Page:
Here’s number 2 on our list. The man we call ‘Woy’ and others call ‘Royson’….It’s Roy Hodgson
Whilst Hodgson’s coaching career in England certainly as had questionable phases (Liverpool) as much as its impressive moments (Fulham’s Europa League run etc), it doesn’t, however, come close to the cultural and tactical impact he’s had on Swedish football. To add to that Hodgson collected a huge amount of trophies during his days trotting around Europe.
Hodgson, like many modern pro-manager’s playing careers (Mourinho, Villa Boas etc), wasn’t even close to the bright lights of professional football. His playing days were mainly limited to Crystal Palace youth side and non-league clubs such as Tonbridge Angels, Carshalton Athletic and Gravesend & Northfleet. At the age of just 23, however, Hodgson had already completed his qualifications to be a coach.
At the grand old age of 28 Hodgson, due to a recommendation from fellow Swedish based Brit Bobby Houghton, packed his bags for the west coast of Sweden, more specifically Halmstad BK. The previous two seasons had seen Halmstad marginally avoid relegation from the top tier twice, the thought of such a team winning the Allsvenskan (Swedish championship) was considered laughable.
Like close friend Houghton had done at Malmo, Roy Immediately got to work on shaping his side to play in a very British style. The usual sweeper system, a German trait as used throughout Sweden, was out and in came the solid 442. The defence that was so used to playing deep would now pressurize the opposition by pushing forward thus letting the offside rule become a deterrent in itself.
Mr Hodgson used to keep us out here for two-and-a-half, three hours a night, Before he came, we would play 11-a-side training matches, or leave the ball behind and go running through the forest. But Roy changed everything.
He would tell us how we should support each other in the defence, how the midfield players should press up, and the forwards make their runs. Then every few minutes it would be ‘Stop, stop, stop! Look, you can go here, you can go there, you can support this area.
The tactical changes were an instant success as opposition sides were bamboozled into consistently giving the ball back to the harrying Halmstad midfielders; the counter-attacking style adopted also made Hodgson’s side high scorers. Halmstad defied the critics who tipped the club for relegation and went on to claim a first Allsvenskan championship in their history, another followed in 1979.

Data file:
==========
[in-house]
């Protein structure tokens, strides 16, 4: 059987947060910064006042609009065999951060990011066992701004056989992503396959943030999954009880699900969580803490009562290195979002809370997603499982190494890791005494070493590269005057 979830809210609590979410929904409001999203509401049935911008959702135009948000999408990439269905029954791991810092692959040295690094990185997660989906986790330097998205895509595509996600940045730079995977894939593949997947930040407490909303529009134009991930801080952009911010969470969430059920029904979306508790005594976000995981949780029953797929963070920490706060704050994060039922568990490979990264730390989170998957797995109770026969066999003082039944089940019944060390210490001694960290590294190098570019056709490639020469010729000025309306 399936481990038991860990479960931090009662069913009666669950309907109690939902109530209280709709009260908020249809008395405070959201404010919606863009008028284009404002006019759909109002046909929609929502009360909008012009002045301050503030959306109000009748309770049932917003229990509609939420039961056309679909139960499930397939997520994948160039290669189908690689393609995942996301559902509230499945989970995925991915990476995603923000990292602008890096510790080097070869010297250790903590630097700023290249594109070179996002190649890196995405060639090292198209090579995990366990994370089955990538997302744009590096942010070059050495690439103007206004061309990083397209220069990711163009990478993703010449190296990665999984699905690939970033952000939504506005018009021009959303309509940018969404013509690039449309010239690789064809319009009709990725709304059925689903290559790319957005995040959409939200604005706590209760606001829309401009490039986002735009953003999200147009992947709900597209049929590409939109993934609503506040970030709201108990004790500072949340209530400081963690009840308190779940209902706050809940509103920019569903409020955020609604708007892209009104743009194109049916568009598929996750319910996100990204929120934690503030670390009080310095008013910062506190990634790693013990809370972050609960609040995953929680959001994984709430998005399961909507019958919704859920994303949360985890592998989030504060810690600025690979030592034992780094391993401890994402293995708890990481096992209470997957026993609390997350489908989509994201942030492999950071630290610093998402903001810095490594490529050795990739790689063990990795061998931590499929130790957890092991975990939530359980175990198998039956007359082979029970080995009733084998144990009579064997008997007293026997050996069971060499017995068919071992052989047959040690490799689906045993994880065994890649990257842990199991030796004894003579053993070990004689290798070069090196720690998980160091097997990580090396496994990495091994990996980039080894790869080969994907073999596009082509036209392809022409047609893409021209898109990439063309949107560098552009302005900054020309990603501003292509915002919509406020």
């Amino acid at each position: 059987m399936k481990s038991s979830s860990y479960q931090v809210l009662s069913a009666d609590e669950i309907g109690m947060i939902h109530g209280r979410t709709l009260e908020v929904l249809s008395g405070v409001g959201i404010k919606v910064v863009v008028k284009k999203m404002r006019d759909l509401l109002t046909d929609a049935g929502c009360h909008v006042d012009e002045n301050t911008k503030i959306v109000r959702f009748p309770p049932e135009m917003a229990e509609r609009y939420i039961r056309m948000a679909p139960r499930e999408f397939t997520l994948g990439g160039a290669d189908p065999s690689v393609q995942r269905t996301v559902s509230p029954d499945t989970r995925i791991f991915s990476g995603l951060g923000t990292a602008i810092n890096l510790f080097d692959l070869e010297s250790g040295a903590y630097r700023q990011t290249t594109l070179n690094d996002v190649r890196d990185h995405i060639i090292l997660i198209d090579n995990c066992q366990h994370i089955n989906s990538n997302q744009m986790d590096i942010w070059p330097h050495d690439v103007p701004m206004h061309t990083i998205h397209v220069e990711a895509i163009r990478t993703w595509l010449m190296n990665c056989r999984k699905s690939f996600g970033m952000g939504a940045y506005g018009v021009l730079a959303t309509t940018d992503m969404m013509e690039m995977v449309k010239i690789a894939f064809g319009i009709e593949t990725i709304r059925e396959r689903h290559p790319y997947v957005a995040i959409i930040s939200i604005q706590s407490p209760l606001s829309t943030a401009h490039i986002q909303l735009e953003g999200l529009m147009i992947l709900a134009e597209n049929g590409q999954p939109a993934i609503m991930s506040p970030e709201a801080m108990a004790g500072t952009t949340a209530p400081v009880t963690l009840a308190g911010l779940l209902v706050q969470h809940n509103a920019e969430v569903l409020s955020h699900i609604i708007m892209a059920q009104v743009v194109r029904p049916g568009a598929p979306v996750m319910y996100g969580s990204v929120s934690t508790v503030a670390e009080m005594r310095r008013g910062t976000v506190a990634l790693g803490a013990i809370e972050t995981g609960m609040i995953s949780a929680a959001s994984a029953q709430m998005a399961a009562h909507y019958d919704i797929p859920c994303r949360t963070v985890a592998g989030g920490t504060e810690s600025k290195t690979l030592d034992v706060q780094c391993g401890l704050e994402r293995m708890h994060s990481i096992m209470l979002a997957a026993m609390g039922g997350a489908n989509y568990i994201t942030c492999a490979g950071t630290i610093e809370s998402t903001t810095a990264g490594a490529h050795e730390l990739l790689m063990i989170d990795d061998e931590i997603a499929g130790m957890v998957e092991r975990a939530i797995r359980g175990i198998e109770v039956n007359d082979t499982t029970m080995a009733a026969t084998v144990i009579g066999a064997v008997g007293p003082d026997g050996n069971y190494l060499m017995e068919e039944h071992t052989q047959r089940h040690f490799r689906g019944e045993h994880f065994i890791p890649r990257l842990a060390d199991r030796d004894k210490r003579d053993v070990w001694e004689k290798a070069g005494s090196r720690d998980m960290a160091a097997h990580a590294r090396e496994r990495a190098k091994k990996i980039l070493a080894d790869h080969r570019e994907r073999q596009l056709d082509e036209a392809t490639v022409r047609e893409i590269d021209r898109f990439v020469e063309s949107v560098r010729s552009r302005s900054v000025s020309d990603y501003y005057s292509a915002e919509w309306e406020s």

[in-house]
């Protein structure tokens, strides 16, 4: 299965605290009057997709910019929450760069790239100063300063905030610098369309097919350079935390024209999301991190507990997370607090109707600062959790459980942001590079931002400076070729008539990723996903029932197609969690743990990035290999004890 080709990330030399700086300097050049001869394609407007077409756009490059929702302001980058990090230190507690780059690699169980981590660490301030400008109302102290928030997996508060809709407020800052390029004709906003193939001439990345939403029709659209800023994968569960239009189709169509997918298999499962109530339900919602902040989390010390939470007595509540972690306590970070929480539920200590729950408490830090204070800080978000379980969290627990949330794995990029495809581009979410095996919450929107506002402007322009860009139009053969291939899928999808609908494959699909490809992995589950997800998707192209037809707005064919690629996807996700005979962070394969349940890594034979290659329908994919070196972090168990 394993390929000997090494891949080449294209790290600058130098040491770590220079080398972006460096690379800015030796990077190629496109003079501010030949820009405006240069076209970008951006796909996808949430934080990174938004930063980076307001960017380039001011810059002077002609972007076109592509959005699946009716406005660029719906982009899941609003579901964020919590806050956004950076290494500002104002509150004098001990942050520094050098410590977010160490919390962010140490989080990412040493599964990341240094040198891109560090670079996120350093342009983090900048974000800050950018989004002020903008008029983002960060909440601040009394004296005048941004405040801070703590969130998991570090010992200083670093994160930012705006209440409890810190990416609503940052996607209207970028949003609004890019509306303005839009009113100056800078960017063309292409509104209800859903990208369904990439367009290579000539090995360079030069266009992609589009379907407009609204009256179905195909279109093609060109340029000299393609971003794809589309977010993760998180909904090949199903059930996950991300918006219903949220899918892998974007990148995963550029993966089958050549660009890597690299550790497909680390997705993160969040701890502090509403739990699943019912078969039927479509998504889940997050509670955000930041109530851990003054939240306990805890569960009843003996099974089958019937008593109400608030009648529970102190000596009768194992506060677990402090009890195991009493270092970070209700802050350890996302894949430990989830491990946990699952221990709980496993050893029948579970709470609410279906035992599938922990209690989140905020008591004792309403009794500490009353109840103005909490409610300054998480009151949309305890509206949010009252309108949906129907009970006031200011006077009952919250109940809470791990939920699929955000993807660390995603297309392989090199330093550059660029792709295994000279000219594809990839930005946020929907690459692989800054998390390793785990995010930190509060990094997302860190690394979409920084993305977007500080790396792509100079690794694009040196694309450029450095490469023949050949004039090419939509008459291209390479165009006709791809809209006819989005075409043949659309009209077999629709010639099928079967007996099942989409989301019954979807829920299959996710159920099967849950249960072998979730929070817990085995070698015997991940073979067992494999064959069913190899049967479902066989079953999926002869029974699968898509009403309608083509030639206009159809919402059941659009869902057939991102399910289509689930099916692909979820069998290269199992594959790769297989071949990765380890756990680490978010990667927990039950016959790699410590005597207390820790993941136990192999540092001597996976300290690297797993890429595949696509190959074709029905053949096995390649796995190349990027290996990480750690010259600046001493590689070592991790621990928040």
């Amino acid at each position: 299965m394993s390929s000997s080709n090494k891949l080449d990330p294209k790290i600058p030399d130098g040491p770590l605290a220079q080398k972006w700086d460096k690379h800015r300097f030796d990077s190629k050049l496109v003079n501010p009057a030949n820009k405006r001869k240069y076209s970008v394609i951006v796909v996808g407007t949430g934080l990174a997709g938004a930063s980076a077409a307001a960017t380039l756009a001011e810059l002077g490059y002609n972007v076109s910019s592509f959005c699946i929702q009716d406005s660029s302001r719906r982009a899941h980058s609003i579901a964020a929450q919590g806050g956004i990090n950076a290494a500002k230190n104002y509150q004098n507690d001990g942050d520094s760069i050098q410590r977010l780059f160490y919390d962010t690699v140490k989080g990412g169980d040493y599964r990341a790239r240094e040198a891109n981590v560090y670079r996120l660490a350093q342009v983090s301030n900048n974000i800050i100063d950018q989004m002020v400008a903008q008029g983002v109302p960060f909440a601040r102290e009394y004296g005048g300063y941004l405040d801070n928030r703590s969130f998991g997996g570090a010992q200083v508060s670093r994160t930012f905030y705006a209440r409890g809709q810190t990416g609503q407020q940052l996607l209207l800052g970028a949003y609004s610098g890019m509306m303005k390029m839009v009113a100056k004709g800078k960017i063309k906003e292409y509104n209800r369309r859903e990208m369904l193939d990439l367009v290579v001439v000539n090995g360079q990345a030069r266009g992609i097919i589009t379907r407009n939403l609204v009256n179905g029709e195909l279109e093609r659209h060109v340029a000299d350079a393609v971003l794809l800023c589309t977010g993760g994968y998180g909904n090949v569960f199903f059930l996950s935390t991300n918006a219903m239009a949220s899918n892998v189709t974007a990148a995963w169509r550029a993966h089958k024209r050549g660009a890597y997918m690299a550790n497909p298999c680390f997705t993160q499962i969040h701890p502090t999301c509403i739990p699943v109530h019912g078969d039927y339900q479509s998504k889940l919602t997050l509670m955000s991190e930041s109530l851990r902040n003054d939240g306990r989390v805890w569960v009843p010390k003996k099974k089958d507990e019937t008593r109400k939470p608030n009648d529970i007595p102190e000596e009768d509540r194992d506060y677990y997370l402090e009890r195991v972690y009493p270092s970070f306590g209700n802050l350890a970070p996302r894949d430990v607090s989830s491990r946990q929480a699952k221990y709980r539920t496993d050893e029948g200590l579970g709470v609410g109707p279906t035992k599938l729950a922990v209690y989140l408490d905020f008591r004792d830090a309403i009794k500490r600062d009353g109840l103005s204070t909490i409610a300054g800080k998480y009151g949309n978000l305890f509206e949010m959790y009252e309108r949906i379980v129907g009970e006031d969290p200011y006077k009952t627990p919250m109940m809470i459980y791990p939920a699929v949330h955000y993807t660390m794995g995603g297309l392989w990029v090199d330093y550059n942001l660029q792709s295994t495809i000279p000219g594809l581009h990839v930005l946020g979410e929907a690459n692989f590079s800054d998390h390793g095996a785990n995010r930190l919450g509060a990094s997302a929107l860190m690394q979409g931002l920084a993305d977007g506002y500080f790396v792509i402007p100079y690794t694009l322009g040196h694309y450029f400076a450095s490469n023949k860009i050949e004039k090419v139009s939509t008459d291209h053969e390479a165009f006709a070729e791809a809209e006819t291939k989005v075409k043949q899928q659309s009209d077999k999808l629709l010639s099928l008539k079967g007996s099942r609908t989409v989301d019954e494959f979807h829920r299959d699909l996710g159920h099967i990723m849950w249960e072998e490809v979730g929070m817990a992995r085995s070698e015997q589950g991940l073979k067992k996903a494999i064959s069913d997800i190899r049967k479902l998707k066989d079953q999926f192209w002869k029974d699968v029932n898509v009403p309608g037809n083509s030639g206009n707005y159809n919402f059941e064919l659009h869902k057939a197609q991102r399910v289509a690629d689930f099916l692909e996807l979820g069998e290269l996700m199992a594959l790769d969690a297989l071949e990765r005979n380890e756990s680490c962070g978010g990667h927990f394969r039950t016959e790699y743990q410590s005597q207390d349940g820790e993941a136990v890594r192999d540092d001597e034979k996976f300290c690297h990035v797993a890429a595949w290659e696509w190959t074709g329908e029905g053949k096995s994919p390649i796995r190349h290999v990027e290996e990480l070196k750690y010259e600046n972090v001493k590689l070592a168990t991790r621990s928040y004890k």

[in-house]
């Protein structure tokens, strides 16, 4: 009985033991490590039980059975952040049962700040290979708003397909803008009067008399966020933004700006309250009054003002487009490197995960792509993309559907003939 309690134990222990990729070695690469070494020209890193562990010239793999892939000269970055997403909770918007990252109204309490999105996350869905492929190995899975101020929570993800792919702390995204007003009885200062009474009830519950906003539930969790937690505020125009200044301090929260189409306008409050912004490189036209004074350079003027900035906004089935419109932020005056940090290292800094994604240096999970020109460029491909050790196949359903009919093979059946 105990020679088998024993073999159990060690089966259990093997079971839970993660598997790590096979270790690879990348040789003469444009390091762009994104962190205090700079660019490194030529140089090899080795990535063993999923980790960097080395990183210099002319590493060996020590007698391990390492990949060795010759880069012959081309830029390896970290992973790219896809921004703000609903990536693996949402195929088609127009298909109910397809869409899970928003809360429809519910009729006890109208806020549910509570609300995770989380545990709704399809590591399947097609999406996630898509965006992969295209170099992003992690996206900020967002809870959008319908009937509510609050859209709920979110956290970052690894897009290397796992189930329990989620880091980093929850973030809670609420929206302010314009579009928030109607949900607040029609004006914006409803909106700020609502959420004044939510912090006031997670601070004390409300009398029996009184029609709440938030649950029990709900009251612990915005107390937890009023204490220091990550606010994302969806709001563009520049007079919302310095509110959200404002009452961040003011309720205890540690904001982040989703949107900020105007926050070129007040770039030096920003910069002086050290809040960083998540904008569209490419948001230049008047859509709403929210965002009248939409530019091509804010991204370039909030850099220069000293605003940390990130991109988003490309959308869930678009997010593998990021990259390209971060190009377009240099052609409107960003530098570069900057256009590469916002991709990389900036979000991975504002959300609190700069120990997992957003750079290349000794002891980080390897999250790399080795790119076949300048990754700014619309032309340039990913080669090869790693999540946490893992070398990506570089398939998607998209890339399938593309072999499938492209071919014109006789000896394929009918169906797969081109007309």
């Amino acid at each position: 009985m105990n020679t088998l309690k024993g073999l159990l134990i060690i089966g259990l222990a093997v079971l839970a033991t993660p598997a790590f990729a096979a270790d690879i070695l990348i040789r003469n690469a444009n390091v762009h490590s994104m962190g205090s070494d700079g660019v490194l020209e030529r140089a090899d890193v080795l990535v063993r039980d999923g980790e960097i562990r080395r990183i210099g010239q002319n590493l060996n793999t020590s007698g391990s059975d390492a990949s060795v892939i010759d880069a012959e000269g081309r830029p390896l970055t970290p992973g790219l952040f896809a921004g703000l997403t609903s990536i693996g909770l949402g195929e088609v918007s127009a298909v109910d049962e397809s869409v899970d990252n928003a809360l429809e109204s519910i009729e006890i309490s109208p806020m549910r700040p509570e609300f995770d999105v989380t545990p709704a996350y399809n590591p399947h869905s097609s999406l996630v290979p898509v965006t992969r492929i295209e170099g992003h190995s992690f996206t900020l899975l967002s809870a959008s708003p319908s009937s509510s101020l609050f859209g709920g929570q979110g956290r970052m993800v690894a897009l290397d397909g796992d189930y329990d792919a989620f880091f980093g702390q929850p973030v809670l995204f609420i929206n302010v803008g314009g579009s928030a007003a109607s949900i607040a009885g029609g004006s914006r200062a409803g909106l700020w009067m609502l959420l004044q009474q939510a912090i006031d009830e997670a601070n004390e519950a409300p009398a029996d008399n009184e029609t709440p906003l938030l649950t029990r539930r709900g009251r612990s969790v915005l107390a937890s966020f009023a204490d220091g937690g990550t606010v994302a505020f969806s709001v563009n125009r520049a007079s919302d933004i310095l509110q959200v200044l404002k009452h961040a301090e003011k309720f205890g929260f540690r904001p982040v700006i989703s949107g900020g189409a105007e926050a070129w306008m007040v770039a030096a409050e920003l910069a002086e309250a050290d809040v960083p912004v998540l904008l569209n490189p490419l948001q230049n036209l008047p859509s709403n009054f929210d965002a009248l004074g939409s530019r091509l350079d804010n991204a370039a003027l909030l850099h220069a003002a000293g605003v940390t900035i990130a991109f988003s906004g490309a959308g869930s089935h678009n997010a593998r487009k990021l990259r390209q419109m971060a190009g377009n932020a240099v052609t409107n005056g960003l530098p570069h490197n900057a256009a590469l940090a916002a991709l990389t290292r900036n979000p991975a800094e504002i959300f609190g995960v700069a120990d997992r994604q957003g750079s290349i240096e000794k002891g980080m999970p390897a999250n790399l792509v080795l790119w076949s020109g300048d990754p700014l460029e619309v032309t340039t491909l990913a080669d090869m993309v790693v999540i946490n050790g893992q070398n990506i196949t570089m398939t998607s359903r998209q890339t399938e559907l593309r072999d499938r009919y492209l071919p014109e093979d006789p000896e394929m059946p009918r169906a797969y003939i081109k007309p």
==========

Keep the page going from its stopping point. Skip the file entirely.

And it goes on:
After an unsuccessful spell at home with Bristol and stays with second division Swedish sides IK Oddevold and Örebro SK, Hodgson returned to the Allsvenskan with Sweden’s top club Malmo. It was there that Hodgson went on to win five consecutive league championships and two Swedish cups.
By this time the Hodgson tactical way of thinking had become the norm throughout the country. It was widely regarded that it was his teachings that attributed to Sweden’s semi-final placing at World Cup 1994.
Roy created a football revolution in Sweden, I don’t believe we would have reached the semi-final of the 1994 World Cup without his influence. He had taught so many of the players in that team: Martin Dahlin, Jonas Thern. Even Freddie Ljungberg, who didn’t train with him, still learned the game the Hodgson way.
Bengt Sjoholm championship winner 1979
After a spell at Swiss club Neuchâtel Xamax, Hodgson took over as manager of the Swiss national side from Uli Stielike on 26 January 1992. Having not qualified for a major tournament since 1966, the Swiss were made outsiders to qualify for World Cup 94 from a qualifying group that contained eventual tournament finalists Italy and the more fancied Portugal and Scotland. The Swiss, steered by their English manager’s tactical nous, stormed the group losing only one game.
Hodgson proudly took his side of overachievers to the US have they exited the tournament with head held high after passing through the group stage and losing in the final 16 to Spain 3-0.
Not swayed by his sides World Cup exit previously, Hodgson’s Euro 96 qualification went as smoothly as the previous as Switzerland yet again lost only one game. At this point the side was at the height of its powers and a FIFA world ranking of 3rd reflected yet another ‘water into wine’ success story for the Hodge.
Upon leading his team at Euro 96, Hodgson decided to join the rebuilding phase at Inter Milan. A seventh and then third Seria A finish followed in the two seasons Hodgson spent with the club. A rather sour reception from his own fans after a UEFA Cup final defeat to the un-fancied Schalke, however, convinced the Croydon-born manager that his time with the Italian side was up.
The globetrotting continued with moves (and trophies) to Danish side Copenhagen and Norway’s Viking before making his return to England.
Whilst never totally cementing his status as one of the great Premier League managers, through legacy and number of trophies alone, Hodgson’s impact abroad is unquestionable and deserves to be listed as one of our greatest British managers abroad.
Halmstads BK: Allsvenskan (2): 1976, 1979
Örebro SK: Division 2 North (1) 1984
Malmö FF: Allsvenskan (5): 1985, 1986, 1987, 1988, 1989 Svenska Cupen (2): 1985–86, 1988–89
Inter Milan: UEFA Cup Runner-Up (1): 1997
Copenhagen: Danish Superliga (1): 2000–01 Danish Super Cup (1): 2001